Partial thromboplastin time

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Partial thromboplastin time
Coagulation diagram.png
Common notation of coagulation times in medical records
MeSH D010314

The partial thromboplastin time (PTT) or activated partial thromboplastin time (aPTT or APTT) is a medical test that characterizes blood coagulation. Apart from detecting abnormalities in blood clotting,[1] it is also used to monitor the treatment effects with heparin, a major anticoagulant. PTT is a performance indicator of the efficacy of both the "intrinsic" (now referred to as the contact activation pathway) and the common coagulation pathways. It is used in conjunction with the prothrombin time (PT) which measures the extrinsic pathway. Kaolin cephalin clotting time (KccT) is a historic name for the activated partial thromboplastin time.[2]


Blue Top Vacutainer tube used for PT and PTT blood tests

Prothrombin time is typically analyzed by a medical technologist or a laboratory technician on an automated instrument at 37 °C (as a nominal approximation of normal human body temperature). The test is termed "partial" due to the absence of tissue factor from the reaction mixture.

  • Blood is drawn into a test tube containing oxalate or citrate, molecules which act as an anticoagulant by binding the calcium in a sample. The blood is mixed, then centrifuged to separate blood cells from plasma (as Partial thromboplastin time is most commonly measured using blood plasma).
  • A sample of the plasma is extracted from the test tube and placed into a measuring test tube.
  • Next, an excess of calcium (in a phospholipid suspension) is mixed into the plasma sample (to reverse the anticoagulant effect of the oxalate enabling the blood to clot again).
  • Finally, in order to activate the intrinsic pathway of coagulation, an activator (such as silica, celite, kaolin, ellagic acid) is added, and the time the sample takes to clot is measured optically. Some laboratories use a mechanical measurement, which eliminates interferences from lipemic and icteric samples.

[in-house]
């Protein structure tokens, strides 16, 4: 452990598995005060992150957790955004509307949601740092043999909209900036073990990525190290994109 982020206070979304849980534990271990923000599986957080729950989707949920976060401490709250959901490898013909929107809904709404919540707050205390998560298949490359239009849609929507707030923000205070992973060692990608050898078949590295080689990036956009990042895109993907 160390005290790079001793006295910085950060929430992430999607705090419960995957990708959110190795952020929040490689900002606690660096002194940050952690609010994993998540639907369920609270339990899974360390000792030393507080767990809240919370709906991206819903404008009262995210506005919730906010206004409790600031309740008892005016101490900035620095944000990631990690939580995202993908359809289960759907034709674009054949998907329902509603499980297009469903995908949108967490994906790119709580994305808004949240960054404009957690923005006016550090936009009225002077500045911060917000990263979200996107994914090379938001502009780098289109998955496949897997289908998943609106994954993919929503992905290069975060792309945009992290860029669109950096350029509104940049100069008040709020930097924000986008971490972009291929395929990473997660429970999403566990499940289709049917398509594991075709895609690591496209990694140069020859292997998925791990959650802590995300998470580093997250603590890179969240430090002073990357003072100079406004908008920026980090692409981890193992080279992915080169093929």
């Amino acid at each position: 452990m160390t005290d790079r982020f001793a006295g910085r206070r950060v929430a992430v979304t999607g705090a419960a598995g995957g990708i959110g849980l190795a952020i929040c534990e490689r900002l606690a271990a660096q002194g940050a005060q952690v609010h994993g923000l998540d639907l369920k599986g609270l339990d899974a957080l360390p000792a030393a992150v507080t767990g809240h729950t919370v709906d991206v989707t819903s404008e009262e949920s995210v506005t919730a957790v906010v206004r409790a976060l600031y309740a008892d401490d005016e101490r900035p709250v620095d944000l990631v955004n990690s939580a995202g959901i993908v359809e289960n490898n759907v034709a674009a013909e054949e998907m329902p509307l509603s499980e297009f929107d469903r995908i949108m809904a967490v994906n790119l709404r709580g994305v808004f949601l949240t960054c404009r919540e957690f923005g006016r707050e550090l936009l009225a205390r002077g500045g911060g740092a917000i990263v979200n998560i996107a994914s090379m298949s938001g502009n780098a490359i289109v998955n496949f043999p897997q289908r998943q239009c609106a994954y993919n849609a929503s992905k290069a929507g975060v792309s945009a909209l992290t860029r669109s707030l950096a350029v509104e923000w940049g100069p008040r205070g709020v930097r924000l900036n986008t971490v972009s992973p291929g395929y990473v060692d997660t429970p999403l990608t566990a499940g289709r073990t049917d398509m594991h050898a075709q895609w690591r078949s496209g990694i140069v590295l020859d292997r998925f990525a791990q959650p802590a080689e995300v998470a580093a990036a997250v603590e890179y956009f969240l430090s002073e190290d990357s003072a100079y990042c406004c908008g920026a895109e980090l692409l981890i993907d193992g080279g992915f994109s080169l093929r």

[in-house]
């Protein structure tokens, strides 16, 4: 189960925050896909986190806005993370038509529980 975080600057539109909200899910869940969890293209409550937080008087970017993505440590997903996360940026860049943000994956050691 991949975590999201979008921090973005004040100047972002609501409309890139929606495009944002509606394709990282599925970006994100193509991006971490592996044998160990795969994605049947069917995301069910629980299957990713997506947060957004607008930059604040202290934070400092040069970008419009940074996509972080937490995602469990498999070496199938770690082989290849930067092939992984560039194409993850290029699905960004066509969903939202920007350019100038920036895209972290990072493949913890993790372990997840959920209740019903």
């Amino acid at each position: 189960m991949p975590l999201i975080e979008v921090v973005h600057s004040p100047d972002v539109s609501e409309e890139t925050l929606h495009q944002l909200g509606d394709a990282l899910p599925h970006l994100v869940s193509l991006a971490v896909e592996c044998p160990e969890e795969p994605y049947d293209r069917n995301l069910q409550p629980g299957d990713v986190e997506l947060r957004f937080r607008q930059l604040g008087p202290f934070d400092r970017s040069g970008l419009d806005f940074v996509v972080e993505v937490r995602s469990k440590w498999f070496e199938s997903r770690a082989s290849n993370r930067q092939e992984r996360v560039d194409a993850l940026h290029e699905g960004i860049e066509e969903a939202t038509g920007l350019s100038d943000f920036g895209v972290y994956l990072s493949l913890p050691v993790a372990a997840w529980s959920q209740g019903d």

The typical reference range is between 30 seconds and 50 s (depending on laboratory). Shortening of the PTT is considered to have little clinical relevance, but some research indicates that it might increase risk of thromboembolism.[3] Normal PTT times require the presence of the following coagulation factors: I, II, V, VIII, IX, X, XI, & XII. Notably, deficiencies in factors VII or XIII will not be detected with the PTT test. Prolonged APTT may indicate:

To distinguish the above causes, mixing tests are performed, in which the patient's plasma is mixed (initially at a 50:50 dilution) with normal plasma. If the abnormality does not disappear, the sample is said to contain an "inhibitor" (either heparin, antiphospholipid antibodies or coagulation factor specific inhibitors), while if it does disappear a factor deficiency is more likely. Deficiencies of factors VIII, IX, XI and XII and rarely von Willebrand factor (if causing a low factor VIII level) may lead to a prolonged aPTT correcting on mixing studies.

Laboratory findings in various platelet and coagulation disorders (V - T)
Condition Prothrombin time Partial thromboplastin time Bleeding time Platelet count
Vitamin K deficiency or warfarin Prolonged Normal or mildly prolonged Unaffected Unaffected
Disseminated intravascular coagulation Prolonged Prolonged Prolonged Decreased
Von Willebrand disease Unaffected Prolonged or unaffected Prolonged Unaffected
Hemophilia Unaffected Prolonged Unaffected Unaffected
Aspirin Unaffected Unaffected Prolonged Unaffected
Thrombocytopenia Unaffected Unaffected Prolonged Decreased
Liver failure, early Prolonged Unaffected Unaffected Unaffected
Liver failure, end-stage Prolonged Prolonged Prolonged Decreased
Uremia Unaffected Unaffected Prolonged Unaffected
Congenital afibrinogenemia Prolonged Prolonged Prolonged Unaffected
Factor V deficiency Prolonged Prolonged Unaffected Unaffected
Factor X deficiency as seen in amyloid purpura Prolonged Prolonged Unaffected Unaffected
Glanzmann's thrombasthenia Unaffected Unaffected Prolonged Unaffected
Bernard-Soulier syndrome Unaffected Unaffected Prolonged Decreased or unaffected
Factor XII deficiency Unaffected Prolonged Unaffected Unaffected
C1INH deficiency Unaffected Shortened Unaffected Unaffected


The aPTT was first described in 1953 by researchers at the University of North Carolina at Chapel Hill explaining the Carolina blue Vacutainer tube top color.[4]


  1. ^ "MedlinePlus Medical Encyclopedia: Partial thromboplastin time (PTT)". Retrieved 2009-01-01. 
  2. ^ "KCCT - General Practice Notebook". GP Notebook. Oxbridge Solutions Ltd. Retrieved 2010-06-08. 
  3. ^ Korte, Wolfgang; Clarke, Susan; Lefkowitz, Jerry B. (January 2000). "Short activated partial thromboplastin times are related to increased thrombin generation and an increased risk for thromboembolism". American journal of clinical pathology 113 (1): 123–7. doi:10.1309/G98J-ANA9-RMNC-XLYU. PMID 10631865. 
  4. ^ Langdell RD, Wagner RH, Brinkhous KM (1953). "Effect of antihemophilic factor on one-stage clotting tests; a presumptive test for hemophilia and a simple one-stage antihemophilic factor assy procedure". J. Lab. Clin. Med. 41 (4): 637–47. PMID 13045017.